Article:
How to Install Entry Doors

Two Parts:Getting StartedInstalling the Door

The installation of new entry doors is fairly simple project, but mistakes will cost you. If hung incorrectly, your minor repair project may actually result in unnecessary air leaks or damage to the door frame. This article will provide some useful tips on how to install new doors

Part 1
Getting Started

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    Remove the old door and the surrounding trim, molding, and door jamb. You must remove everything covering the "rough frame" of the doorway.[1]
    • The majority of doors for sale on the market today come pre-hung--that is, they are already mounted on a door jamb. When installed correctly, they provide the tightest possible seal to keep out the elements.
    • The door jamb is usually held in place with nails, screws, and caulk. The screws shouldn't be difficult to remove, though the caulk can sometimes be a challenge to strip out. Certain silicone-based caulks or sealants can be loosed with specialized chemical applications available at many hardware stores.
    • Exterior molding may come off only with great difficulty; there is usually no special trick to it, just the application of leverage via a pry bar.
    • Pry off interior trim carefully, so as not to damage the surrounding wall paint or paper. Along with a pry bar, it may be helpful to use a putty knife to get between the trim and wall with minimal damage.[2]
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    Determine if the doorway is level. Use a level to measure the sill (bottom), sides, and top of the frame. If it is not as it should be, you may need to add wood around the frame to make it level.[3]
    • The most common cause of difficulties is the sill. If it is exposed to weather, it is the most likely portion to be warped or rotted. In this case, remove the existing materials and replace them with like-sized boards.
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    Measure the doorway. You must measure the height, width, and depth in order to know the precise size you must have for the door you will purchase.
    • Do not underestimate the importance of measuring the depth. If the distance between the interior and exterior walls is great but the depth of door jamb on the new door you purchase is small, you will have to add jamb extensions. This shouldn't be too much of a problem unless the distance you have to make up is especially large, but it is something to be aware of.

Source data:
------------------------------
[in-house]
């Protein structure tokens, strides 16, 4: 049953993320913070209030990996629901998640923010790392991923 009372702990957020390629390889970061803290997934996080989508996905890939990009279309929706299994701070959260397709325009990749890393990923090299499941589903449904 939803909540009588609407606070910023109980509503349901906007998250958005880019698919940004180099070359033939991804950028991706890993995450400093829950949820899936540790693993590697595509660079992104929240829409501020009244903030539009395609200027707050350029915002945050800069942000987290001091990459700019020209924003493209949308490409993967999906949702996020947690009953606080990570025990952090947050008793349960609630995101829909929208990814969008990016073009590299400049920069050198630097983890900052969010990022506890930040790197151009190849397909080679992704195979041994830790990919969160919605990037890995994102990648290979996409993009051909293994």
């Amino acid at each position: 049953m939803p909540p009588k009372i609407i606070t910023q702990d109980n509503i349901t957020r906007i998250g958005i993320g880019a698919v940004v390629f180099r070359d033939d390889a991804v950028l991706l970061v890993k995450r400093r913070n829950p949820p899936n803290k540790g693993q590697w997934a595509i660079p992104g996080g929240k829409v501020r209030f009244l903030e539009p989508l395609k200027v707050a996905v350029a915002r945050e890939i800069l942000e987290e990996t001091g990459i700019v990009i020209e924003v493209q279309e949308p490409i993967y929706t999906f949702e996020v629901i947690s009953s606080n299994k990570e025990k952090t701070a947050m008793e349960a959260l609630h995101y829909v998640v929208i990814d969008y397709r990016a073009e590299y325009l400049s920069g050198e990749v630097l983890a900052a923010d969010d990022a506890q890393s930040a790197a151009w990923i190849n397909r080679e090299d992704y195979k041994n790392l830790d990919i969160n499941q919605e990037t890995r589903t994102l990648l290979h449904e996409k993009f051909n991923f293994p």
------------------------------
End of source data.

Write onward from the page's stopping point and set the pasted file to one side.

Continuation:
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    Purchase the necessary materials and tools. Aside from the pre-hung door, there are a few other things you will need:
    • Wooden shims to hold the new door in place as you attach it to the frame.
    • Screws or nails to secure the door in place. Make sure the nails or screws you select are of an appropriate length for the jamb and frame you will be nailing through.
    • An electric drill set to pre-drill any holes and drive in the screws that will attach the door.
    • Caulk or other form of exterior sealant to prevent leaks around the edges of the jamb.
    • A drip cap and sill pan (optional), to protect the upper and lower portions of any doorway that be exposed directly to the elements.

Part 2
Installing the Door

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    Pre-caulk the hard to reach areas inside the frame of the door. After you have the door in place you will no longer have access to these areas. In particular, look for any remaining uneven spots that can be filled in to prevent air leaks or the collection of water. Especially focus on the sill area. The caulk will dry slowly, so it should still be pliable when you fit the new door into place.[4]
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    Set the door in place. It is usually easiest to move the bottom of the door to the doorway and then raise the whole door unit into the frame.
    • Push shims into the spaces along the sides and top of the jamb to make the door fit snugly in place. You may only be able to do this from the interior side of the house as many exterior doors have molding around the exterior side of the jamb that will limit access to any gap.[5]
    • Check to make sure the door is level before you nail or screw the door into its final position.
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    Secure the door into the frame. Nail or screw through the jamb into the frame at several points to ensure that it is held firmly in place.
    • Most pre-hung doors will also come with a few long screws that are specifically designed to anchor the door itself into the frame. Remove a few of the short screws that attach the door to the jamb and replace these with the long screws.
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    Install the sill pan and drip cap. The sill pan will just screw or nail into place over the sill region, and the cap will have to be attached where the exterior molding meets the outside wall.
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    Caulk around the edges to make sure the seal it complete. You must cover any remaining gaps to prevent air leaks or water damage.

Article Info

Categories: Doors and Windows